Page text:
Posted on: 01/10/2003
Yuri Norstein is widely regarded as one of the most innovative animators of all time. Born in Russia in 1941, his family were evacuated during WWII and taken to Moscow in 1943. Having studied at art school, Norstein initially found employment in a furniture factory before embarking on a two-year course attached to the state animation studio, Soyuzmultfilm, where he took up full time employment in 1961. Norstein had little interest in the type of cartoons being produced there, but during his time at the studio, he discovered the films and writings of Sergei Eisenstein, which had a profound influence on him and inspired his own directorial ambitions. While at the studio, he also met his future wife and creative partner, Francesca Yarbusova, with whom he collaborated on many of his films.
Norstein worked as an animation artist on some 50 films before directing his first film in 1967, the little seen 25th, the First Day, which referenced his other passion, early twentieth century avant-garde painting. 'The painters of that period [1910-1920] enabled me to see the immense artistic potential of animation', he explains. To sense the graphic aesthetic. Through this project I discovered that animation is plastic time. This influenced all my subsequent work and I learned another lesson from this film: never make a concession if it goes against your conscience'.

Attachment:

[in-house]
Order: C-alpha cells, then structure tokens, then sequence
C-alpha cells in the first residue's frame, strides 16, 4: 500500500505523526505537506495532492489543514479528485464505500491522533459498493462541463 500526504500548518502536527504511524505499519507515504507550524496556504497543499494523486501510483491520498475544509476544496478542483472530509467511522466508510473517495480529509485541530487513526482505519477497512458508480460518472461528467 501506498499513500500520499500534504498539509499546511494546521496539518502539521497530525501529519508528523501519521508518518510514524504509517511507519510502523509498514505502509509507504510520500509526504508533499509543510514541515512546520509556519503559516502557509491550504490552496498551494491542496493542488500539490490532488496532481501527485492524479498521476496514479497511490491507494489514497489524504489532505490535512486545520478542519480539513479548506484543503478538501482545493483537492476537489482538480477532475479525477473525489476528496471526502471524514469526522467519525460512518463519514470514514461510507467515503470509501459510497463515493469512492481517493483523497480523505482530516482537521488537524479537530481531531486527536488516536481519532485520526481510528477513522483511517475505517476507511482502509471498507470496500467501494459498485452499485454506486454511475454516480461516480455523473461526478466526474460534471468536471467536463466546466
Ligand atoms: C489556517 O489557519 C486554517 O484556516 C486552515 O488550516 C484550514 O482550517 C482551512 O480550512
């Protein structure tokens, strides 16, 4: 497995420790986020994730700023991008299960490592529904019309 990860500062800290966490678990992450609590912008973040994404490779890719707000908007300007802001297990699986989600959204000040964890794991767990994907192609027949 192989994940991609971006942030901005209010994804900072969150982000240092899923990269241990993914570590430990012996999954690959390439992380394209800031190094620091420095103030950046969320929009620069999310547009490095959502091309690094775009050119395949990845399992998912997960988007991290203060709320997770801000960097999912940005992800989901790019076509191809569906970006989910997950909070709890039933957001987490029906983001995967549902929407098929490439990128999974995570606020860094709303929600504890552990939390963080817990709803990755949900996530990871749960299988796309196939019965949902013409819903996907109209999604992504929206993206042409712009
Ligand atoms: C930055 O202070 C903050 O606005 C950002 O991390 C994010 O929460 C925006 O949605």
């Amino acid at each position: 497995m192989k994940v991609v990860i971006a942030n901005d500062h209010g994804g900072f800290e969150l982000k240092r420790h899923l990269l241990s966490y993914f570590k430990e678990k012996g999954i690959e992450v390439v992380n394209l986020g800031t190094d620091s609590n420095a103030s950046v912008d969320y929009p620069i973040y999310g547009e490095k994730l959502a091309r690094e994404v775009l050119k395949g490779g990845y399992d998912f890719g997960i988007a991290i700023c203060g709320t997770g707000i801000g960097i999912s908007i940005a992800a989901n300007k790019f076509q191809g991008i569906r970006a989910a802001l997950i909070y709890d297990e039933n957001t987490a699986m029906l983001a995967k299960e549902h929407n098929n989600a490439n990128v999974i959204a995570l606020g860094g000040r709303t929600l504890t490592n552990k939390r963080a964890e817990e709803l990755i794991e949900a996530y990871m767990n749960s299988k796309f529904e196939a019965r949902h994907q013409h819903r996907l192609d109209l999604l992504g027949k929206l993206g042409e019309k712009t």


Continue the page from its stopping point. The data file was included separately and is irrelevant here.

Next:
Norstein certainly held fast to his word, running foul of the authorities on numerous occasions throughout his working life. His next film, Heron and Crane (1974), was based on a Russian fairytale. Together with Yarbusova and Norstein's other regular collaborator, cameraman Alexander Zhokovsky, the three invented a machine which allowed them to animate on layers of glass. The film was originally banned by the censors, but was eventually released after much lobbying from veteran animator Fedor Khitruk. Norstein's next film, Hedgehog in the Fog (1975) also ran into strife when he fell horribly behind schedule. On the day he was supposed to submit the completed film, only 20 per cent of it was finished. Norstein showed what he had to the Communist Party representatives gathered and they were impressed enough to allow him to continue working and complete his film.
Tale of Tales (1979) is widely regarded as Norstein's masterpiece and is the result of his third collaboration with Yarbusova and Zhokovsky, who photographed houses and old cars in the Moscow neighbourhood where Norstein had grown up. Again, the film was originally rejected by nervous censors, who forced him to rename the film he had originally entitled There Will Come a Little Grey Wolf. The new title came from a phrase in a Turkish poem written by Nazim Hikmet that Norstein happened to like and which he proposed to the censors on the spur of the moment. In 1984, an international panel of animation experts proclaimed Tale of Tales the best animated film of all time. In 1995 Norstein was awarded the Russian Independent Triumph Award, which acknowledges 'the highest achievements in art and literature'.comments powered by Disqus
Hedgehog in the Fog